Over eight days in South Korea, Biondi ruled the pool. Coming off a 1984 Olympic appearance, Biondi gradually surged to status as the world’s top gun. At the 1986 World Championships, he walked away with a gold medal in the 100 freestyle, his prime event, and bronze medals in the 50 free and 200 free. There was a silver in the 100 butterfly and three relay medals, and the whole lot suggested Biondi had the ability to be the headliner in Seoul.

He didn’t disappoint. Biondi won gold medals in the 50 and 100 freestyles and was the primary fuel to a trio of American relay triumphs. Although he fell a hundredth of a second shy of Surinam’s Anthony Nesty in the championship final of the 100 fly, his time of 53.01 was a career best. Biondi, too, set a personal record in the 200 freestyle, where he earned bronze behind surprise champion Duncan Armstrong of Australia and Sweden’s Anders Holmertz.

For Biondi, the 50 free victory was the most meaningful moment of his Seoul experience. The 1988 Games marked the first time the 50 free was held in Olympic competition since 1904, and the event was a 50-yard free 84 years earlier. More, Biondi had the chance to duel his American teammate Tom Jager, and the event was his last individual foray.

“The 50 free was it for me,” Biondi said, when asked to identify his most special moment. “I have a picture of my reaction and it was the most jubilant I’d ever been. It was a world record (22.14). That swim made it for me.”

These days, Biondi makes the lives of youngsters. As a math teacher at the Sierra Canyon School in Chatsworth, Calif., Biondi molds the academic aspect of his students’ lives. After school, he serves as the coach of the swim team, providing the chance for his athletes to learn the importance of teamwork, hard work and discipline, among other characteristics.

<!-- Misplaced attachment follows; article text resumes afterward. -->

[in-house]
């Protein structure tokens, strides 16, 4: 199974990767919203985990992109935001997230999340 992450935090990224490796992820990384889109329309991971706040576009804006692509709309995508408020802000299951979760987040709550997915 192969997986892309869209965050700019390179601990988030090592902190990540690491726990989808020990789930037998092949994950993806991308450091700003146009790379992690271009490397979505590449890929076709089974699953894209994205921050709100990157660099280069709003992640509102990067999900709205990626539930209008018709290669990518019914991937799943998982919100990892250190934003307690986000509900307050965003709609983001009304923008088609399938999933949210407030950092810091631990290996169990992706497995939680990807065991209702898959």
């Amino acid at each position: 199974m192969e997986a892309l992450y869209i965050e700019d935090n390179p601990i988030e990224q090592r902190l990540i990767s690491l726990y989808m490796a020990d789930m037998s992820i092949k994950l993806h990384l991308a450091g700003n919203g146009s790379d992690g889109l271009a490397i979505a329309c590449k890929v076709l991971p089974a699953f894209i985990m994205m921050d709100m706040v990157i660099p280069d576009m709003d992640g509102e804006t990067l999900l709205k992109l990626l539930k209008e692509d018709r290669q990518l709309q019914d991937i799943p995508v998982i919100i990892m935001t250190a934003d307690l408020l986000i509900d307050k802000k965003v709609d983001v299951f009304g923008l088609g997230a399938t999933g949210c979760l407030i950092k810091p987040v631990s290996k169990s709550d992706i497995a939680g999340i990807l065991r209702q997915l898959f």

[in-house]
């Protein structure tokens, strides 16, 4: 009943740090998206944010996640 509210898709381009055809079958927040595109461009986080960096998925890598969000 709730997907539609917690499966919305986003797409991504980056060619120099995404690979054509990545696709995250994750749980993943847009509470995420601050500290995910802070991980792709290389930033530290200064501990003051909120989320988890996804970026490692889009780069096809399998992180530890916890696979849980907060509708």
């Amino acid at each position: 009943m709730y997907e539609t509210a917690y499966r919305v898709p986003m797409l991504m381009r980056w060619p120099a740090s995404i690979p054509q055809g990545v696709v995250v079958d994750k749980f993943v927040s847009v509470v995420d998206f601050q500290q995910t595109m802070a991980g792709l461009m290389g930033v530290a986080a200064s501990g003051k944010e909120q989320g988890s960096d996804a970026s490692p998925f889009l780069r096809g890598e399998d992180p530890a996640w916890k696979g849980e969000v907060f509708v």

This past season, Biondi guided one of his swimmers to the CIF Southern Section Division III Championships. Meanwhile, his 400 freestyle relay cut 20 seconds off its best time at the league-championship meet. Clearly, Biondi is having an impact, and from his words, he’s clearly enjoying his role at Sierra Canyon. Said Biondi:

“The opportunity to work with kids athletically is such an important chance to teach values of life. I get the chance to work in a fun, physical environment and the kids get to give of themselves for the benefit of a team. They’ll remember this experience. It’s fun to coach a champion, but whether or not someone swims well, you still get to learn life lessons.”

Matt Biondi

Matt Biondi

Biondi consistently finds himself in the pool, putting in about five hours of work each week. Just last year, Biondi returned to competition for a brief period, even setting a Masters world record in the 50 freestyle at the Southern Pacific Championships. He also dueled with Jager at the RCP Tiburon Sprint Classic.

Yet, there is no plan to return to Masters competition anytime soon, as Biondi isn’t pulled to the blocks. However, he is planning to compete at an upcoming 40-and-over water polo tournament, a sport in which Biondi was first a star.

“I don’t have any swim meets planned,” he said. “It will be a while. I don’t have the competitive desire.”

Twenty-five years ago, Matt Biondi was the primetime figure in the sport. Twenty-five years down the road, he’ll still be remembered as one of the finest athletes the sport has seen. More important, his students can remember him as a man who made an impact on their lives and shared valuable lessons.

“That was a peak year,” Biondi said of 1988. “It’s hard to think about it. Like other people, I’m a guy who will burn a bagel in the toaster, but I got to take that trail. It’s kind of amazing.”

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Peter Crippen
Peter Crippen
4 years ago

I feel certain Fran Crippen, would applaud this effort, I hope it succeeds, and includes a safety first attitude for all meets Including open water meets and their athletes